Towns changing names

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Bertiebus
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Re: Towns changing names

Post by Bertiebus » Thu Apr 19, 2018 23:51

trickstat wrote:
Bertiebus wrote: I know someone who says they live in St. Evenage. Ironically, I also happen to know someone who claims to be from St. Reatham in south London.
Quite a lot of people say St. Evenage but in my experience only as a kind of in joke.
I never said it was serious!

Bfivethousand
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Re: Towns changing names

Post by Bfivethousand » Wed May 09, 2018 13:50

Every day's a schoolday... In keeping with many other Midlands towns adopting a French influence within their names, there used to be a town called Beaurepaire in Derbyshire.

Actually there still is, only nowadays it's known as Belper.
Now to be known as Bfiveeightsix

Piatkow
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Re: Towns changing names

Post by Piatkow » Wed May 09, 2018 22:08

rileyrob wrote:
Sun Dec 03, 2017 17:38
trickstat wrote:Despite living my whole life nearer to the other two places, it is Burnham-On-Sea that I think of first if I hear "Burnham" without any other context. This is because I went on holiday there a number of times as a child.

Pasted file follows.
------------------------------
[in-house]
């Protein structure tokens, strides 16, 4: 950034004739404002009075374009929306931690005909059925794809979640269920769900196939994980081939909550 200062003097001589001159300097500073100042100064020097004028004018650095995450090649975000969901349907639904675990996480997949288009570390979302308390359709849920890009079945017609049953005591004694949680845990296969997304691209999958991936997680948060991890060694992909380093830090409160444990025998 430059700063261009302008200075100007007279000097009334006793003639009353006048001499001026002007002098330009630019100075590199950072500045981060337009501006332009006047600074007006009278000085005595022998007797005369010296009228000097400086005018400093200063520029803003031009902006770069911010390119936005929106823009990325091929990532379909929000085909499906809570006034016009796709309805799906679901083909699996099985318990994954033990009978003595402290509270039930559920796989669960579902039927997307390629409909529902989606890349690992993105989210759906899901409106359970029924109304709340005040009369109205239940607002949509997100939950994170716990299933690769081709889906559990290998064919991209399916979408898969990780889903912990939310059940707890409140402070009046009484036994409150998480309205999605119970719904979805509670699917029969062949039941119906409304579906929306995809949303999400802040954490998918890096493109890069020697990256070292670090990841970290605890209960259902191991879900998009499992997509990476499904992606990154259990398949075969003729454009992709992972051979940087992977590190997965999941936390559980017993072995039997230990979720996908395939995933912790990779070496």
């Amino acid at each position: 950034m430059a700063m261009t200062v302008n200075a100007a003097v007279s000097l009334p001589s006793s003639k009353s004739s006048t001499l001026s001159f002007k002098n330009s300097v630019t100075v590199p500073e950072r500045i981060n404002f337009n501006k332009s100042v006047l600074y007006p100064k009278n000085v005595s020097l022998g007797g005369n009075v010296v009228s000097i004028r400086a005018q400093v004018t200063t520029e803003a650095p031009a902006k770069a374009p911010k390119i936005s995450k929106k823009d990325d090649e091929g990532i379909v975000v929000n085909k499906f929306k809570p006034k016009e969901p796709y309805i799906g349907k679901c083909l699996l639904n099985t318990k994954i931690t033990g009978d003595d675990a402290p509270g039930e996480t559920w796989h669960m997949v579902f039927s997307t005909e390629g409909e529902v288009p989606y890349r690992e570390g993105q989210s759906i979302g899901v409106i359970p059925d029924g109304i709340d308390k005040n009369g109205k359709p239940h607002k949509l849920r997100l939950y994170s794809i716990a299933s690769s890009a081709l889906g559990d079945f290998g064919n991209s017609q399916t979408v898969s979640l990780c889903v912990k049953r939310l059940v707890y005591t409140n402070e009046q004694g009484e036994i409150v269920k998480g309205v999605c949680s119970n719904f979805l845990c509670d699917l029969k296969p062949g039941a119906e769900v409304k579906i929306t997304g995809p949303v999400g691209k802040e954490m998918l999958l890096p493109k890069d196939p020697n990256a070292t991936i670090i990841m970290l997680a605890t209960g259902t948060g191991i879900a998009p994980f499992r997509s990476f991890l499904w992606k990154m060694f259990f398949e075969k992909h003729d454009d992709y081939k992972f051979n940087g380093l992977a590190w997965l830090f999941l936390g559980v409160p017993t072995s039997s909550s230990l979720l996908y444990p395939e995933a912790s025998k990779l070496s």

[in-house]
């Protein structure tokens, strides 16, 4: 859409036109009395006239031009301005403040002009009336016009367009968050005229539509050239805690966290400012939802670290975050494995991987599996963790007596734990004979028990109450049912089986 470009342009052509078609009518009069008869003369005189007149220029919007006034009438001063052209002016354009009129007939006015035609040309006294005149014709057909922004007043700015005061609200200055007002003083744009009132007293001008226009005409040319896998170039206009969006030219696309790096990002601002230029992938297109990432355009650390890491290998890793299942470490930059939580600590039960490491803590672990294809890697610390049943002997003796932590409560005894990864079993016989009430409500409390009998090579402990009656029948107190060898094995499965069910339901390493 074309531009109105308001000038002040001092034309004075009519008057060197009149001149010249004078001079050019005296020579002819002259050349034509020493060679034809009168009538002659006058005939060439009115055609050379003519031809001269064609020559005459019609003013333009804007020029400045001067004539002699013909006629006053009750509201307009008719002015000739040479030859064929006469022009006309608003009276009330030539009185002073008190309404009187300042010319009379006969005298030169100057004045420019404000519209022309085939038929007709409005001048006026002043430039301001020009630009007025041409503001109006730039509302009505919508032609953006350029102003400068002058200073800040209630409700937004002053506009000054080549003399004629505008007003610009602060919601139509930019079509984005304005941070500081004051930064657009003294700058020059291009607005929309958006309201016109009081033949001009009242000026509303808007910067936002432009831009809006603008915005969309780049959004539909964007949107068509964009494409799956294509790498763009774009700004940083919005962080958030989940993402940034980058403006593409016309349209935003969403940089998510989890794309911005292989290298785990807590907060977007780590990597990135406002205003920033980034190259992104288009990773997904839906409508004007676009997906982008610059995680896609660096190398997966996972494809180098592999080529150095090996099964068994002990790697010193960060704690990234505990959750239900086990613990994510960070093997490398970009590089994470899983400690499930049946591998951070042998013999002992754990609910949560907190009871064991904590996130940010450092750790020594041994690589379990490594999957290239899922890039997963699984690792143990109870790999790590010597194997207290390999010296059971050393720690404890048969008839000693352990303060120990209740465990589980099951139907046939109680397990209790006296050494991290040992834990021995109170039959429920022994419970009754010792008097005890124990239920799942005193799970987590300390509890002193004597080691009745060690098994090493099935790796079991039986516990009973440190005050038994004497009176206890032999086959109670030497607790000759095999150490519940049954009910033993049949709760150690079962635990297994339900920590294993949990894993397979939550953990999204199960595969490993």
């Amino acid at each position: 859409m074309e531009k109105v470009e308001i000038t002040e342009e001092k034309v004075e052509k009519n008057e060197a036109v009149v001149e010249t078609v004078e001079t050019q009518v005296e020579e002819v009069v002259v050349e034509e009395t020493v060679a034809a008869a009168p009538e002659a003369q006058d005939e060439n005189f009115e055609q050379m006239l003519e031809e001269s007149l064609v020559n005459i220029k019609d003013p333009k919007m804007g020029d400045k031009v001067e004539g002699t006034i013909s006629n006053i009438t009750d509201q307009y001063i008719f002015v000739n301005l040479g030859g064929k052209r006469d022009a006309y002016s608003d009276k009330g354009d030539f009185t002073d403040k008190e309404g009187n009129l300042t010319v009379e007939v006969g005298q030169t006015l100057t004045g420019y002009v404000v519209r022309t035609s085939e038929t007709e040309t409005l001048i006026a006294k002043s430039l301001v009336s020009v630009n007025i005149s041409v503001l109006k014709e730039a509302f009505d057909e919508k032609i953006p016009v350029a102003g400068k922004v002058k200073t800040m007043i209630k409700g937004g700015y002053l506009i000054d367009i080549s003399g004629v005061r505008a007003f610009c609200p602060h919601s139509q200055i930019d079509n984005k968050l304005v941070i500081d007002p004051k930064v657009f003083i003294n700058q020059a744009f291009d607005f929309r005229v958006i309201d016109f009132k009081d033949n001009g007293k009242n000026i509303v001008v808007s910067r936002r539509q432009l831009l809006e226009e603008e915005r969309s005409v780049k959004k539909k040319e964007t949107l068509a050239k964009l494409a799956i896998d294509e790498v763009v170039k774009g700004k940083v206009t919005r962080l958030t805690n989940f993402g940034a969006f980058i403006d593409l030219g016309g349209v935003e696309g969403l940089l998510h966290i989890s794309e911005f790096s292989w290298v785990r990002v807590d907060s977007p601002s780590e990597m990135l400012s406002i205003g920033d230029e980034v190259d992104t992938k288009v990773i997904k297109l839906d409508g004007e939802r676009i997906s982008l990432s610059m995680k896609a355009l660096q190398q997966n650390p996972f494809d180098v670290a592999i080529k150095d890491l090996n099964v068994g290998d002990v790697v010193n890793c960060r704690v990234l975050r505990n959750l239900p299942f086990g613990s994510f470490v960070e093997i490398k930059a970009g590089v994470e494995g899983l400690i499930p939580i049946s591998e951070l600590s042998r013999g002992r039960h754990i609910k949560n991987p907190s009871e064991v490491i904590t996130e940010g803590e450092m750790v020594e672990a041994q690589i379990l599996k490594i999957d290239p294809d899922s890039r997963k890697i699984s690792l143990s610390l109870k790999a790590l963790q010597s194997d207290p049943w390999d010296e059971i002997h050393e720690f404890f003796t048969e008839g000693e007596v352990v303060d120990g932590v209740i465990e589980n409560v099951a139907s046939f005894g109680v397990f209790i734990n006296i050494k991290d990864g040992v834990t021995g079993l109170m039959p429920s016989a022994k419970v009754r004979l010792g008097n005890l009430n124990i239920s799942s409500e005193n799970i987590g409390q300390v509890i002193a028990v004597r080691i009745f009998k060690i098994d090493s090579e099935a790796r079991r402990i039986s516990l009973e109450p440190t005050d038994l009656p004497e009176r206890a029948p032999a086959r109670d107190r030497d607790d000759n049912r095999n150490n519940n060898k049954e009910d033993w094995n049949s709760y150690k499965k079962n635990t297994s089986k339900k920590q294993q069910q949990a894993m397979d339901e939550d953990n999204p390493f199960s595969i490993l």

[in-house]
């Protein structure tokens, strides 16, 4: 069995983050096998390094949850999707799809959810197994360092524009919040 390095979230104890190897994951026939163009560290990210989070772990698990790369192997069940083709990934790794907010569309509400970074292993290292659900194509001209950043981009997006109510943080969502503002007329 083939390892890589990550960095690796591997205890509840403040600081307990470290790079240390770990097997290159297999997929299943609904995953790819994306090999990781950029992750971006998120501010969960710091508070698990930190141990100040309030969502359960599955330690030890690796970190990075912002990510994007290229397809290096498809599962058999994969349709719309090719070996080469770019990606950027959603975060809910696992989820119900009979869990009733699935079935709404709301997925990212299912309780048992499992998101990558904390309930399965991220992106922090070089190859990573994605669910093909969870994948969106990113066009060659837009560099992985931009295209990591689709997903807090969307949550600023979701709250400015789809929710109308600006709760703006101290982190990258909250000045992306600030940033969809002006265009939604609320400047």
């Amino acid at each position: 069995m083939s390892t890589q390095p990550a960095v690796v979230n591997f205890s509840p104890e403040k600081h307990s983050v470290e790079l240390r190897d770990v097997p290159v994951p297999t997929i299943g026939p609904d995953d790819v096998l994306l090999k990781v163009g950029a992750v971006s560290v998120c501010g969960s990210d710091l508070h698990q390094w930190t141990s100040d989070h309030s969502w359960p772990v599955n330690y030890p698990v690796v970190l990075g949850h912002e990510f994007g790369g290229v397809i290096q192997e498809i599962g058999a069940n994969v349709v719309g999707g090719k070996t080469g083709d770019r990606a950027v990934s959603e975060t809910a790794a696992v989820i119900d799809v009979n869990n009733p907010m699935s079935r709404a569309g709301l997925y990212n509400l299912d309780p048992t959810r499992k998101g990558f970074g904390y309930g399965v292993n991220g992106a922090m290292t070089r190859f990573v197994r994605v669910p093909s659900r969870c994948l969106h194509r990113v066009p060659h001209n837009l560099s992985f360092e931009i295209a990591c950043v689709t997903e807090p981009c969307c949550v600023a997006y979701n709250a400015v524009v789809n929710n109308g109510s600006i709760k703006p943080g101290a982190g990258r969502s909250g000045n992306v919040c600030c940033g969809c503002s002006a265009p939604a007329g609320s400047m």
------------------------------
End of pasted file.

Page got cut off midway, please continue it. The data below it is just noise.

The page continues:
You poor soul, you have my sympathy :D Mind, you I went on holiday to Hertfordshire several times (to see my Grandparents), so not every holiday destination is exotic!!
We used to stay with my mother's sister at Varteg in the South Wales Coalfield. Actually a great jumping off place for the Beacons. It hasn't had a name change but it took a local campaign to stop the council switching the signage to Welsh orthography. Just up the valley Blaenavon seems to be resisting as well.

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Bryn666
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Re: Towns changing names

Post by Bryn666 » Mon Jun 18, 2018 16:41

You can appreciate why in the case of Varteg though - they'll become a laughing stock, plus sign theft and vandalism will become a serious issue.

Blaenafon is harder to argue against other than "is it really even necessary" - but this counts especially given the UNESCO status of the area and it being well established as Blaenavon.
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Chris Bertram
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Re: Towns changing names

Post by Chris Bertram » Mon Jun 18, 2018 16:54

The town that I grew up knowing as Seaham Harbour has lost its "Harbour" and is now simply "Seaham". But the harbour is still there, now doing business out of leisure sailing rather than coal transit. Inland, on the old A19, now B1285, there used to be an area called "New Seaham", but this seems to have disappeared from maps altogether. It was the area just south of Seaham Colliery, and would be between B1404 and B1287 today, not including the estate known as "Deneside". OS Landranger seems to call it West Lea these days.
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Chris Bertram
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Re: Towns changing names

Post by Chris Bertram » Mon Jun 18, 2018 16:59